Traditional yellow taxis of Khartoum struggling to survive
In the Sudanese capital Khartoum, traditional yellow taxis, which have been operating since the 1970s, face the increasing threat of modern transport vehicles.
Many customers are now booking their taxi rides through apps on their smartphones. Many however are determined to fight on.
“I have been working as a taxi driver for about 46 years, since 1977. Many parties have introduced modern cars to fight us. Taxis are still determined and will remain so. Taxi drivers are known for their honesty”, said Mirgani Khalafallah, a taxi driver in Khartoum.
Despite the advanced state of disrepair of many of the traditional vehicles, some locals believe that these old taxis are an important part in the everyday life of the Sudanese.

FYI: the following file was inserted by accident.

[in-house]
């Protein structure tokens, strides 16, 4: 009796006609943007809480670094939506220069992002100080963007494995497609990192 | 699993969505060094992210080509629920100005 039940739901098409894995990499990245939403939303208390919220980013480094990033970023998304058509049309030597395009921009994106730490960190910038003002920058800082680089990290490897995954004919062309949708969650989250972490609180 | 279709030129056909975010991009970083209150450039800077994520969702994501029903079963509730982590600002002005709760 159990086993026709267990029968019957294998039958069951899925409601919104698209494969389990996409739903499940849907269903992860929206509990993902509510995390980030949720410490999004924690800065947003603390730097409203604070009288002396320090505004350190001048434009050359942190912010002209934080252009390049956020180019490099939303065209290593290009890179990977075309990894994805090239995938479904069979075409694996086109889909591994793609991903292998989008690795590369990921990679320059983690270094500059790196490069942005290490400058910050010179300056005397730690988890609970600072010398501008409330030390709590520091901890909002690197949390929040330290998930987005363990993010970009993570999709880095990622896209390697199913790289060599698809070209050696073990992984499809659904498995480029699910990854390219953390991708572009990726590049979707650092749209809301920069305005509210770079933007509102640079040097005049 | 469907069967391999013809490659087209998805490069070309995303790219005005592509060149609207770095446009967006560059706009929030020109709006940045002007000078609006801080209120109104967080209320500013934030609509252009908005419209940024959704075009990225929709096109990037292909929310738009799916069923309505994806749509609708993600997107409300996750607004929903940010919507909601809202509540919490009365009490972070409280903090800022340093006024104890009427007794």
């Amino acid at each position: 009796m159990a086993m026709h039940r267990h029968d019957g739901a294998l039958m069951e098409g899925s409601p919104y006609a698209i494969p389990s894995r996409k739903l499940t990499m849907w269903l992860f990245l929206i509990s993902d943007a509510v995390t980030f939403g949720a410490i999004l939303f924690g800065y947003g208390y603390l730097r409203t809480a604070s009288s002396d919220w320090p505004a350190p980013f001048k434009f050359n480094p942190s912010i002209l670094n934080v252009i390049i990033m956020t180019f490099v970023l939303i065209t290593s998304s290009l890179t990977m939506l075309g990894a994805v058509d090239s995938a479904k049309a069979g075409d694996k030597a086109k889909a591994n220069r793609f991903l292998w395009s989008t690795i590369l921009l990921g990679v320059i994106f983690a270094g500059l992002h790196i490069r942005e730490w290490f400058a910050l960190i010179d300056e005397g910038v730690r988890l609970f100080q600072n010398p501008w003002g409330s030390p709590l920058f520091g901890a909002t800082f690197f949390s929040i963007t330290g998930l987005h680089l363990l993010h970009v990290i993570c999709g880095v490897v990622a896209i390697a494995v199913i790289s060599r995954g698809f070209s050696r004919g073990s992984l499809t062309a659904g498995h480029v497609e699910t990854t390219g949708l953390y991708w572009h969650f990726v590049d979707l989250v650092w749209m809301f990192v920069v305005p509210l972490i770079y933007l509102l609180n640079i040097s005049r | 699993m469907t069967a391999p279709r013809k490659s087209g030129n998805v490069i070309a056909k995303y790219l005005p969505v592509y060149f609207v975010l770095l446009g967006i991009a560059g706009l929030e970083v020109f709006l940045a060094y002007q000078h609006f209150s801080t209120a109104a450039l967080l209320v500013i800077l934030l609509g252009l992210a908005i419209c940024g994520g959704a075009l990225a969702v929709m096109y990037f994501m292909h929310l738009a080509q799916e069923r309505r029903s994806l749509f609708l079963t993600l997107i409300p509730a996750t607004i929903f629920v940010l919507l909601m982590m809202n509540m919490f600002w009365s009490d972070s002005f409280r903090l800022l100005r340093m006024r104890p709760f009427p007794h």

“I am convinced that despite the emergence of modern means of transport, the old taxis continue to play their role and mission”, said Abadi Wegiallah, a regular customer of yellow taxis.
The head of the taxi union Abdulmunim Mohammad called on the state to modernise and refurbish the taxis, so that they can keep up with the constant modernisation of new models of vehicles.
“I have been working in the taxi driving profession since 1996, the taxi cannot disappear overnight, it will remain in place until its time comes. but we want modern cars because taxi drivers are also struggling to make ends meet for their children who are studying in primary, secondary and university”, argued Abdulmunim Mohammad, President of the Taxi Union.